Once the resin gels (one hour), there is no way to re-arrange things. The time to complete crosslinking of the resin is approximately 24 hours at room temperature. After curing, the pieces are surprisingly resistant.
The subsequent "details"of the landscape (small rocks, bushes, trees, etc.) are subsequently applied ald glued with cyanoacrylate adhesive, or 2-component fast-curing epoxy adhesive. Final nuances of color can be applied by spraying a thin layer of nitrocellulose lacquer ad dusting pigments onto the wet lacquer.

Again, time to preparation of a composite is a bit long, but then, everyting goes on very quicky. Cast-molding-grade epoxy resin can also be used as structural material for artificial rocks, with the same silicone molds usually used with gypsum.

In the end, there is no "universal" solution for material. Some of our modeling friends like to toil over square centimeters of landscape for hours, and abhor the idea of a composite that quickly freezes in to its final shape. Someone else enthusiastically sands huge blocks of expanded polystyrene, filling their homes with tons of XPS shavings (this seems to have been one major factor in model-railroading-induced divorces...), and loath the idea of playing with sticky resins. Someone else uses hybrid solutions, such as composite- or resin-based finish onto XPS.
With regards to this latter issue, one final consideration: epoxy resins are compatible with XPS. Conversely, fiberglass-grade polyester resin dissolves XPS.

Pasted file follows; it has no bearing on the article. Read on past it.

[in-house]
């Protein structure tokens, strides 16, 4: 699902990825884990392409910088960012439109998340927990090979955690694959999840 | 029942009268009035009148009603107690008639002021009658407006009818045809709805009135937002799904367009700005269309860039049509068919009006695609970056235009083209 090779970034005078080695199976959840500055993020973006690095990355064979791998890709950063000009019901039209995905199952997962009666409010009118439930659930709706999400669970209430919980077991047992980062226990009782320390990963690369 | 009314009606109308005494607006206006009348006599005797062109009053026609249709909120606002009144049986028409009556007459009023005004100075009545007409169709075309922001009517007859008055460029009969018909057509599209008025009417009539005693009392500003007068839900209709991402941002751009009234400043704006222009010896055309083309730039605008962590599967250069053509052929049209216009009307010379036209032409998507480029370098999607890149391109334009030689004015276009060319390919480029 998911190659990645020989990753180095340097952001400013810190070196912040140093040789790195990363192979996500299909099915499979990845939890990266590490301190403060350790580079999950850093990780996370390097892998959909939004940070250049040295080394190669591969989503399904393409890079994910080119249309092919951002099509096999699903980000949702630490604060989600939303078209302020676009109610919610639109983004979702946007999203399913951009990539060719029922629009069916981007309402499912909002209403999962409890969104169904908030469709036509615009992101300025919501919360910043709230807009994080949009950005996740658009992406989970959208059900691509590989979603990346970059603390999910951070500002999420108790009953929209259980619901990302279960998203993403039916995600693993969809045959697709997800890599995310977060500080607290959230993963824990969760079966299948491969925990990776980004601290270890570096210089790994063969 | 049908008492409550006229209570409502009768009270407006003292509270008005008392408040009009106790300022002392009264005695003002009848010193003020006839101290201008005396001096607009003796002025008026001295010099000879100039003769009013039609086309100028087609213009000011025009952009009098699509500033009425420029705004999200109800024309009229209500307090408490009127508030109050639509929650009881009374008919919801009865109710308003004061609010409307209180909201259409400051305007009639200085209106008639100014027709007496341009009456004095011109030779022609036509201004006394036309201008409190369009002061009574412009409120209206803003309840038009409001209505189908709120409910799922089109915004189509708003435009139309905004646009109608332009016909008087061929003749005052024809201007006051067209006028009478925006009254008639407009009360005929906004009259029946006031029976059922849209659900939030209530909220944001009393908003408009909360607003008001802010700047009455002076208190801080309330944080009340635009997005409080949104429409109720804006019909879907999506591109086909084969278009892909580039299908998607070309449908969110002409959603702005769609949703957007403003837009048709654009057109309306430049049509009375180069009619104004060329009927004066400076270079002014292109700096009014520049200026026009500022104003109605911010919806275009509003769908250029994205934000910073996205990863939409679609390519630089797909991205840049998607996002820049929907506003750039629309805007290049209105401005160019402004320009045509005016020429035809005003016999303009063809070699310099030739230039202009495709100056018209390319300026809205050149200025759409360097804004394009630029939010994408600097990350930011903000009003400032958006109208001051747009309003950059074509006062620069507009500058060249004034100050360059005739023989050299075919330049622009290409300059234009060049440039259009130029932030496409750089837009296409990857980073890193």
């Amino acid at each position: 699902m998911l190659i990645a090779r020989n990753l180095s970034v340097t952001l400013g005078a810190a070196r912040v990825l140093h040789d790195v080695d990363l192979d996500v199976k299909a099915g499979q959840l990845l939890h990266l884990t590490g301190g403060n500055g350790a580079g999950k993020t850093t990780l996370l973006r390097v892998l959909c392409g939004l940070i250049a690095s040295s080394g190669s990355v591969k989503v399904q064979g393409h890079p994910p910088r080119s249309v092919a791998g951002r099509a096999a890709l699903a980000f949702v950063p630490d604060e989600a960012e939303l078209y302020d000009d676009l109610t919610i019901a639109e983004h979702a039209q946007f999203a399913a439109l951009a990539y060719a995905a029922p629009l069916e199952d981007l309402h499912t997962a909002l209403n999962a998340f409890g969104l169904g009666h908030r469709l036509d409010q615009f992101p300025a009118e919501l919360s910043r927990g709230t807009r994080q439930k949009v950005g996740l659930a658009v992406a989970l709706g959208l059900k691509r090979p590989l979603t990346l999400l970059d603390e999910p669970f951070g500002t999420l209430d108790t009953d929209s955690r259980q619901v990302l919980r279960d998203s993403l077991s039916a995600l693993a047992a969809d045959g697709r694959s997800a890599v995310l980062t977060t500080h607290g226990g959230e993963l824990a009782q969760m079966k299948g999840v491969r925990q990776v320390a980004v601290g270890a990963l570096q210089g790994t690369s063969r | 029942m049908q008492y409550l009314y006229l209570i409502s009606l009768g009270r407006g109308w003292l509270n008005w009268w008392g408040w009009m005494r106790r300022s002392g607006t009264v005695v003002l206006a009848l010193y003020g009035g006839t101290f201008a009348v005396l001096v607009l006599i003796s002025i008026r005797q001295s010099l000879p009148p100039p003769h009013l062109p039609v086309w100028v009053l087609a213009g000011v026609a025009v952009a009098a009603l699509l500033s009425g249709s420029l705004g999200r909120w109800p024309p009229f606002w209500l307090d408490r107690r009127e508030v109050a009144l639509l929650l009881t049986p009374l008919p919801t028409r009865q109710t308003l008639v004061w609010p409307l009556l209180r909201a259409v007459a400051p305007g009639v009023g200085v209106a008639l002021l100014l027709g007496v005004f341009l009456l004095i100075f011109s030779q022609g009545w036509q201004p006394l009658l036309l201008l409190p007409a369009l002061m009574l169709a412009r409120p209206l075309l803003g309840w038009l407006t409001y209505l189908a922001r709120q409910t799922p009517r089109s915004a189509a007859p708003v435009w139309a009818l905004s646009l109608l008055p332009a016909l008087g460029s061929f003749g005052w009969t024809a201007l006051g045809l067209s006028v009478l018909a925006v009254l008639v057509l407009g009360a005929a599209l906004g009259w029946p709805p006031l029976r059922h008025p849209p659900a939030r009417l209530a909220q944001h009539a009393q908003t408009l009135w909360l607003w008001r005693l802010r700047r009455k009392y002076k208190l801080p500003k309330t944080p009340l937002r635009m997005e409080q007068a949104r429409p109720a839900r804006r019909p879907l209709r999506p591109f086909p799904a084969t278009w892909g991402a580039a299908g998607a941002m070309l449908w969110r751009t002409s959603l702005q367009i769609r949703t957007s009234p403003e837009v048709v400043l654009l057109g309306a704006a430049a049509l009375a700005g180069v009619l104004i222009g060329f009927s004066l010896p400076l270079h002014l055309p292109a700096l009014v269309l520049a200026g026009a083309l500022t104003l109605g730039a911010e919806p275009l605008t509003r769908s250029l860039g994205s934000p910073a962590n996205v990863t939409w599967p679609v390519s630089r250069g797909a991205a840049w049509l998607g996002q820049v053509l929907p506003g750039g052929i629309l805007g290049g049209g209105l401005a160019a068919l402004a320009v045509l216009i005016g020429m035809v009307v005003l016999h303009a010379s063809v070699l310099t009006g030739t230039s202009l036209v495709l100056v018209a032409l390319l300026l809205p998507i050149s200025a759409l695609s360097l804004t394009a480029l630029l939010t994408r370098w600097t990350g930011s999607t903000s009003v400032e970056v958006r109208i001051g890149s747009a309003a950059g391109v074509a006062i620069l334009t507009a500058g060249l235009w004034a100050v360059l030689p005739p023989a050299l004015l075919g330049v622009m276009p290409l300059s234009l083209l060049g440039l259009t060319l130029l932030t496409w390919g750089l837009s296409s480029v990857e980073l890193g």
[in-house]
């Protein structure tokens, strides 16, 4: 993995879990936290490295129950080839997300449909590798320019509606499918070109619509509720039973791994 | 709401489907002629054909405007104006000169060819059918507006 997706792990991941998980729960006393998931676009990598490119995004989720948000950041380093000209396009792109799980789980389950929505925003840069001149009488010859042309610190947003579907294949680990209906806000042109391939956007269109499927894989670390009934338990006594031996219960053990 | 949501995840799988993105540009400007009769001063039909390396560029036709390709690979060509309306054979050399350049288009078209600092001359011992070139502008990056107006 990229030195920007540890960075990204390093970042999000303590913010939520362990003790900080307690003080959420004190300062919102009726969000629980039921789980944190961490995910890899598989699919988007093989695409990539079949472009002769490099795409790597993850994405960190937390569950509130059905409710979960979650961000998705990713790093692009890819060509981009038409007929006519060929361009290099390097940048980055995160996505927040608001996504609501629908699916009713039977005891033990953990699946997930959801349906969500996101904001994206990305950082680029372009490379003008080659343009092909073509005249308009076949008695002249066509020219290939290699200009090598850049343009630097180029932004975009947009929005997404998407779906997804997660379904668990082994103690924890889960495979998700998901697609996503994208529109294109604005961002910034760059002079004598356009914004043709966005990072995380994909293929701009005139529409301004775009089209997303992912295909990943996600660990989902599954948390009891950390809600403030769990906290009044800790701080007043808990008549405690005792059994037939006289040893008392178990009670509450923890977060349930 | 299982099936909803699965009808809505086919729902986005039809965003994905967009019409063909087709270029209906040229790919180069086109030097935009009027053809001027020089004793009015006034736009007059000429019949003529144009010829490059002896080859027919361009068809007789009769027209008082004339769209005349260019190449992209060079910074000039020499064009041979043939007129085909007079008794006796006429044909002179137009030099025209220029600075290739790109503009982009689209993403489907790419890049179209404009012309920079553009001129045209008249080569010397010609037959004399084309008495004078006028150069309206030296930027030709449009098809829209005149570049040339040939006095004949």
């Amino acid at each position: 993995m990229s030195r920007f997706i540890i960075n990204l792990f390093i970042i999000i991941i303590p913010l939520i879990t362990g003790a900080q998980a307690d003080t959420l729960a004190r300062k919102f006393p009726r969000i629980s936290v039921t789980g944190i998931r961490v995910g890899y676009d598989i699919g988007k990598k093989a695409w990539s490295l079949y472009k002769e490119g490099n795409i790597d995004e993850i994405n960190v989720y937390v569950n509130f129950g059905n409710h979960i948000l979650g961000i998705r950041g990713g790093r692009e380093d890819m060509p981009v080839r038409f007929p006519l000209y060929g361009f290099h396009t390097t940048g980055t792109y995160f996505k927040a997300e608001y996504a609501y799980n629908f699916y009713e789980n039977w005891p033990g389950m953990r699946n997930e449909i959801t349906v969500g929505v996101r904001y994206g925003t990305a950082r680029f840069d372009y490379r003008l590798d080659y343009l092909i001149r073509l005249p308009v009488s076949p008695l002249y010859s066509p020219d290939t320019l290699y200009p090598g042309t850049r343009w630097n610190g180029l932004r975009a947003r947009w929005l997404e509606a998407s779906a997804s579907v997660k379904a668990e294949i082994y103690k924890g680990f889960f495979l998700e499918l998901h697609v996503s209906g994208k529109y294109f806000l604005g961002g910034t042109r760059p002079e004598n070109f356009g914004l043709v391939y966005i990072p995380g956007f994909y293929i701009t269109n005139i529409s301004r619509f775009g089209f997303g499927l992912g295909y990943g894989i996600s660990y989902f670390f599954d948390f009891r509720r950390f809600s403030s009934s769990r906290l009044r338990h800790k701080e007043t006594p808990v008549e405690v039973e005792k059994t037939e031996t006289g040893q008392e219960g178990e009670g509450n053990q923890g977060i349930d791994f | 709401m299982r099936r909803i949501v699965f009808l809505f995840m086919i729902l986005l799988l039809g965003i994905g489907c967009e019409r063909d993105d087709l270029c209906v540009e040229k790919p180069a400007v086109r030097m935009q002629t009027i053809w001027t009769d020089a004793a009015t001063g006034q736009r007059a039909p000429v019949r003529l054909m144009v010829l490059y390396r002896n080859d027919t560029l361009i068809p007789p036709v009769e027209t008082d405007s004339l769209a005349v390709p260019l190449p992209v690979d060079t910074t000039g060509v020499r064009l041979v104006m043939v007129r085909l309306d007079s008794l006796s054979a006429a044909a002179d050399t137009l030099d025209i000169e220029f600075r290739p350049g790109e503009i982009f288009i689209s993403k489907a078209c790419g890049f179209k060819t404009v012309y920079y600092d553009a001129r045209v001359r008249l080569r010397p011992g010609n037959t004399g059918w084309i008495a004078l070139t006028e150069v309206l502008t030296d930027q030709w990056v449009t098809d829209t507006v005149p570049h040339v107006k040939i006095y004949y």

With the best wishes from Italy

Mario & Bice
 

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Discussion Starter · #19 ·
Dear friends,

Herewith a note relevant to the drives used to drive the machinery at Consolidated Nickel Mines Co. We have used the known technique of "hacking" radio-control servos. These servos are tiny and powerful. Depending on their size, at their nominal voltage of 4.8 or 6 Volts they produce torques of 0.5 - 2 kg * cm.
This a tiny electric motor, a cascade gear train with a gear ratio ca. 1/200 or 1/500, a tiny angle sensor on the largest gear, and a small electronic circuit. The RC input is a pulse-width modulation signal, and the electronics drives the motor until the desired angle of the exit shaft is reached.
Sizes of RC servos are rather standardized among the producers, from "normal" to "medium" "mini" "micro" and "pico".
But, for the model railroader, there are 2 limitations in using RC servos:
1) RC servos have travel limiters on their exit shaft. They are intended to operate in a limited arc (usually they drive levers, connected to steering controls) - that is fine to operate a turnout - note: the turnout on our layout is also operated with a hacked RC servo. Conversely, all our machinery (conveyor belts, etc) needs continuous rotation